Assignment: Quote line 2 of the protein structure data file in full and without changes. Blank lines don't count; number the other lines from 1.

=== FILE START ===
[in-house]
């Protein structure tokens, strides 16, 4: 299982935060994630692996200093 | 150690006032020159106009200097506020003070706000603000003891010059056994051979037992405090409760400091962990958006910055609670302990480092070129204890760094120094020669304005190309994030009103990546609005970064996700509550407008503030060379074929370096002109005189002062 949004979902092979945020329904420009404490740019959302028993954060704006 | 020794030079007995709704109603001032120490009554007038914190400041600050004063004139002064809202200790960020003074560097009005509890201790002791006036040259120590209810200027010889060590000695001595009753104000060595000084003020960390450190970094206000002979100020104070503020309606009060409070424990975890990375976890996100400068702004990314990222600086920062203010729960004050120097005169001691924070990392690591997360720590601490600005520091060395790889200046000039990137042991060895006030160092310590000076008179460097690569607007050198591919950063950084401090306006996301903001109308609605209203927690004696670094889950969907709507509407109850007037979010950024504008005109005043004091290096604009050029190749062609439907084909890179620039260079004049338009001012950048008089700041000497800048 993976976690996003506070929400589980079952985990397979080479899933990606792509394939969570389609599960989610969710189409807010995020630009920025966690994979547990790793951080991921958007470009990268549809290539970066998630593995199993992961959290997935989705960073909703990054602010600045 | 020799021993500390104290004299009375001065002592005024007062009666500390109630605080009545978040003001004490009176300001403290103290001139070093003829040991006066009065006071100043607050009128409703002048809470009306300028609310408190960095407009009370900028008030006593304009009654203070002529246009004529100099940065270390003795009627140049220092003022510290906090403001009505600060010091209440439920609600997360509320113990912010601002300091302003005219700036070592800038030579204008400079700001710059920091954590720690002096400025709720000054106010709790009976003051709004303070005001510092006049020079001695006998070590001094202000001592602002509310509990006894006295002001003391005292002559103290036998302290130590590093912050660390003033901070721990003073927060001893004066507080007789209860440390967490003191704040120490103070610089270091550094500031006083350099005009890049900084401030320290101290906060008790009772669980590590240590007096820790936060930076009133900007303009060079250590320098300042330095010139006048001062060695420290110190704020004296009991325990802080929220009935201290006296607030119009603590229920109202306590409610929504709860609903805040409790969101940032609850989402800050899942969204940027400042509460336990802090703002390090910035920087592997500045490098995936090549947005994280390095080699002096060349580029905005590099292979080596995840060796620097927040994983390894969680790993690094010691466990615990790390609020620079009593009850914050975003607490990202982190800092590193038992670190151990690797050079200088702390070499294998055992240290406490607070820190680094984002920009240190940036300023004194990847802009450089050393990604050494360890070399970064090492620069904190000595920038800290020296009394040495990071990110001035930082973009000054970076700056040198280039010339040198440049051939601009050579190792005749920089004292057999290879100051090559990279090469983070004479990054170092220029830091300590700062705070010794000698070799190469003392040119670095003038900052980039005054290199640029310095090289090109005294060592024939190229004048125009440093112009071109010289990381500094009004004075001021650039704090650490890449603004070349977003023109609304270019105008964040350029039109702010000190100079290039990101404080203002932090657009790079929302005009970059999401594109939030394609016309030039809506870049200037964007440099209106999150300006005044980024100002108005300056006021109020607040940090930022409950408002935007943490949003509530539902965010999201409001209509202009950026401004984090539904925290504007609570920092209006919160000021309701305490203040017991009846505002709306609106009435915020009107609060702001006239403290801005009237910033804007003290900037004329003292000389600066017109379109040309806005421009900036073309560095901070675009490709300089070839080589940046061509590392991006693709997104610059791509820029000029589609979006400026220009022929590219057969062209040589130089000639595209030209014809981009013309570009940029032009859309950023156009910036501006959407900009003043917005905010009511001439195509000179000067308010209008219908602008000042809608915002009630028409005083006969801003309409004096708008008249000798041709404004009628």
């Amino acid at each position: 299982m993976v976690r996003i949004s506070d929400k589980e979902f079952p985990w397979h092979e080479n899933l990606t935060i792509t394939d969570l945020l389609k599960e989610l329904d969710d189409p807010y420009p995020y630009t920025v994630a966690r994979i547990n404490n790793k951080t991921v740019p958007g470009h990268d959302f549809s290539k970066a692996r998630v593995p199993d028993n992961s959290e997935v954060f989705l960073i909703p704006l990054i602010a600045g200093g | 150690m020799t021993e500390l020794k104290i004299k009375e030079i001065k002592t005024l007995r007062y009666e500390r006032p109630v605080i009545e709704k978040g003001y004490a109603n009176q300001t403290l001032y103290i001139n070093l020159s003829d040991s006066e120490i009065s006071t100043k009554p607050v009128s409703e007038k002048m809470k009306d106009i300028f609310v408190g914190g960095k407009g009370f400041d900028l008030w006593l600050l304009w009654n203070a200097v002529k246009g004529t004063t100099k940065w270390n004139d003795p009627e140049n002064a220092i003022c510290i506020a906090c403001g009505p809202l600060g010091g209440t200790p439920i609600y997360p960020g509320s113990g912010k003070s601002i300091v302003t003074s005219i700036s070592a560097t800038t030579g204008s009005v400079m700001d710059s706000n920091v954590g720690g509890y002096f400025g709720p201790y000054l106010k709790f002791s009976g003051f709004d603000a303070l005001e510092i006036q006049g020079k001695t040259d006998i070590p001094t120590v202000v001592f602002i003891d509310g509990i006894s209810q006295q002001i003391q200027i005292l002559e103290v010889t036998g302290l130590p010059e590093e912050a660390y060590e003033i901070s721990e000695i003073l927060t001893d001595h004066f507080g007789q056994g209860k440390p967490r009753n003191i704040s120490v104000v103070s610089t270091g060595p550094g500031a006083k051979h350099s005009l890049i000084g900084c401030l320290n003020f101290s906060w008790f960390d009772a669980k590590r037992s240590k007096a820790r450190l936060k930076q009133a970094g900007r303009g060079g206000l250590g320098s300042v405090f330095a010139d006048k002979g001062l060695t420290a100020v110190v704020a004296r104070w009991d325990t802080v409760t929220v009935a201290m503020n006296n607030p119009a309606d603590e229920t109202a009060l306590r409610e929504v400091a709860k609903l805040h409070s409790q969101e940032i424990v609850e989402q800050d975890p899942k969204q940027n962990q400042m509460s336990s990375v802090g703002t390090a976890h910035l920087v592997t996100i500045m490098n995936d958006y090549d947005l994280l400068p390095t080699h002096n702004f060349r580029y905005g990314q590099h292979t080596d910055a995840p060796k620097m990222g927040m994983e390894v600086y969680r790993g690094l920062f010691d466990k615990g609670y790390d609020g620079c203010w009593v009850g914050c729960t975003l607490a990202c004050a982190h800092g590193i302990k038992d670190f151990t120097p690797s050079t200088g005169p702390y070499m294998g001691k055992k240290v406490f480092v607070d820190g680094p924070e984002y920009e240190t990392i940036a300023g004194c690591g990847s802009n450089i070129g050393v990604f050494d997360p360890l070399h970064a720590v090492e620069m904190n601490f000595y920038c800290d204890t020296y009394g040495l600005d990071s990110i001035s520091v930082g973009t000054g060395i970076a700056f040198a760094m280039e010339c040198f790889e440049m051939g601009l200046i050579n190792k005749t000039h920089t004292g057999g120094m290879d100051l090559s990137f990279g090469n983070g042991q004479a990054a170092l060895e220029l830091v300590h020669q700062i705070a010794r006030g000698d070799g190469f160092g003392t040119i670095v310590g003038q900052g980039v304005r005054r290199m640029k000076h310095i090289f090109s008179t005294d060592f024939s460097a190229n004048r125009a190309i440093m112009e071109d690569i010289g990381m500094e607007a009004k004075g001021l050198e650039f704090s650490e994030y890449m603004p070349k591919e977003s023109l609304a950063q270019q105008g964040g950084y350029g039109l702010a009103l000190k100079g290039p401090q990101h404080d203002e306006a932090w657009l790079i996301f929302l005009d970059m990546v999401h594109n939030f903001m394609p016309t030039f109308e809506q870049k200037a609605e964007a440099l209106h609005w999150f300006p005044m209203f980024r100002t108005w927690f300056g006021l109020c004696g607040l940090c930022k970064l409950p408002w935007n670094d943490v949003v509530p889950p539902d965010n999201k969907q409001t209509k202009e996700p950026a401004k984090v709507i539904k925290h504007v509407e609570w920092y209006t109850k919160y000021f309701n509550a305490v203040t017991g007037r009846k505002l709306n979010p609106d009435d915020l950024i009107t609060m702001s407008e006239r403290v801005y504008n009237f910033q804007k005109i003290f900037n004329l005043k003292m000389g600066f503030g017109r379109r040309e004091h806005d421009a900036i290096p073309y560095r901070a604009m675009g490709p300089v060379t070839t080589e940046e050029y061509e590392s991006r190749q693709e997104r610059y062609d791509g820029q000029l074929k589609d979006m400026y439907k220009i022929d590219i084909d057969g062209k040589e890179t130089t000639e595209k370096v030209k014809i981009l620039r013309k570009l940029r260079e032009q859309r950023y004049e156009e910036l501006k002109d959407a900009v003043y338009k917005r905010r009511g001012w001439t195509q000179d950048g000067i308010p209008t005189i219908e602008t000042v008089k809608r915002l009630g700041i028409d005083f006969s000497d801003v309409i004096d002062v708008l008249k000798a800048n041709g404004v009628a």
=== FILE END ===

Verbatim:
């Protein structure tokens, strides 16, 4: 299982935060994630692996200093 | 150690006032020159106009200097506020003070706000603000003891010059056994051979037992405090409760400091962990958006910055609670302990480092070129204890760094120094020669304005190309994030009103990546609005970064996700509550407008503030060379074929370096002109005189002062 949004979902092979945020329904420009404490740019959302028993954060704006 | 020794030079007995709704109603001032120490009554007038914190400041600050004063004139002064809202200790960020003074560097009005509890201790002791006036040259120590209810200027010889060590000695001595009753104000060595000084003020960390450190970094206000002979100020104070503020309606009060409070424990975890990375976890996100400068702004990314990222600086920062203010729960004050120097005169001691924070990392690591997360720590601490600005520091060395790889200046000039990137042991060895006030160092310590000076008179460097690569607007050198591919950063950084401090306006996301903001109308609605209203927690004696670094889950969907709507509407109850007037979010950024504008005109005043004091290096604009050029190749062609439907084909890179620039260079004049338009001012950048008089700041000497800048 993976976690996003506070929400589980079952985990397979080479899933990606792509394939969570389609599960989610969710189409807010995020630009920025966690994979547990790793951080991921958007470009990268549809290539970066998630593995199993992961959290997935989705960073909703990054602010600045 | 020799021993500390104290004299009375001065002592005024007062009666500390109630605080009545978040003001004490009176300001403290103290001139070093003829040991006066009065006071100043607050009128409703002048809470009306300028609310408190960095407009009370900028008030006593304009009654203070002529246009004529100099940065270390003795009627140049220092003022510290906090403001009505600060010091209440439920609600997360509320113990912010601002300091302003005219700036070592800038030579204008400079700001710059920091954590720690002096400025709720000054106010709790009976003051709004303070005001510092006049020079001695006998070590001094202000001592602002509310509990006894006295002001003391005292002559103290036998302290130590590093912050660390003033901070721990003073927060001893004066507080007789209860440390967490003191704040120490103070610089270091550094500031006083350099005009890049900084401030320290101290906060008790009772669980590590240590007096820790936060930076009133900007303009060079250590320098300042330095010139006048001062060695420290110190704020004296009991325990802080929220009935201290006296607030119009603590229920109202306590409610929504709860609903805040409790969101940032609850989402800050899942969204940027400042509460336990802090703002390090910035920087592997500045490098995936090549947005994280390095080699002096060349580029905005590099292979080596995840060796620097927040994983390894969680790993690094010691466990615990790390609020620079009593009850914050975003607490990202982190800092590193038992670190151990690797050079200088702390070499294998055992240290406490607070820190680094984002920009240190940036300023004194990847802009450089050393990604050494360890070399970064090492620069904190000595920038800290020296009394040495990071990110001035930082973009000054970076700056040198280039010339040198440049051939601009050579190792005749920089004292057999290879100051090559990279090469983070004479990054170092220029830091300590700062705070010794000698070799190469003392040119670095003038900052980039005054290199640029310095090289090109005294060592024939190229004048125009440093112009071109010289990381500094009004004075001021650039704090650490890449603004070349977003023109609304270019105008964040350029039109702010000190100079290039990101404080203002932090657009790079929302005009970059999401594109939030394609016309030039809506870049200037964007440099209106999150300006005044980024100002108005300056006021109020607040940090930022409950408002935007943490949003509530539902965010999201409001209509202009950026401004984090539904925290504007609570920092209006919160000021309701305490203040017991009846505002709306609106009435915020009107609060702001006239403290801005009237910033804007003290900037004329003292000389600066017109379109040309806005421009900036073309560095901070675009490709300089070839080589940046061509590392991006693709997104610059791509820029000029589609979006400026220009022929590219057969062209040589130089000639595209030209014809981009013309570009940029032009859309950023156009910036501006959407900009003043917005905010009511001439195509000179000067308010209008219908602008000042809608915002009630028409005083006969801003309409004096708008008249000798041709404004009628």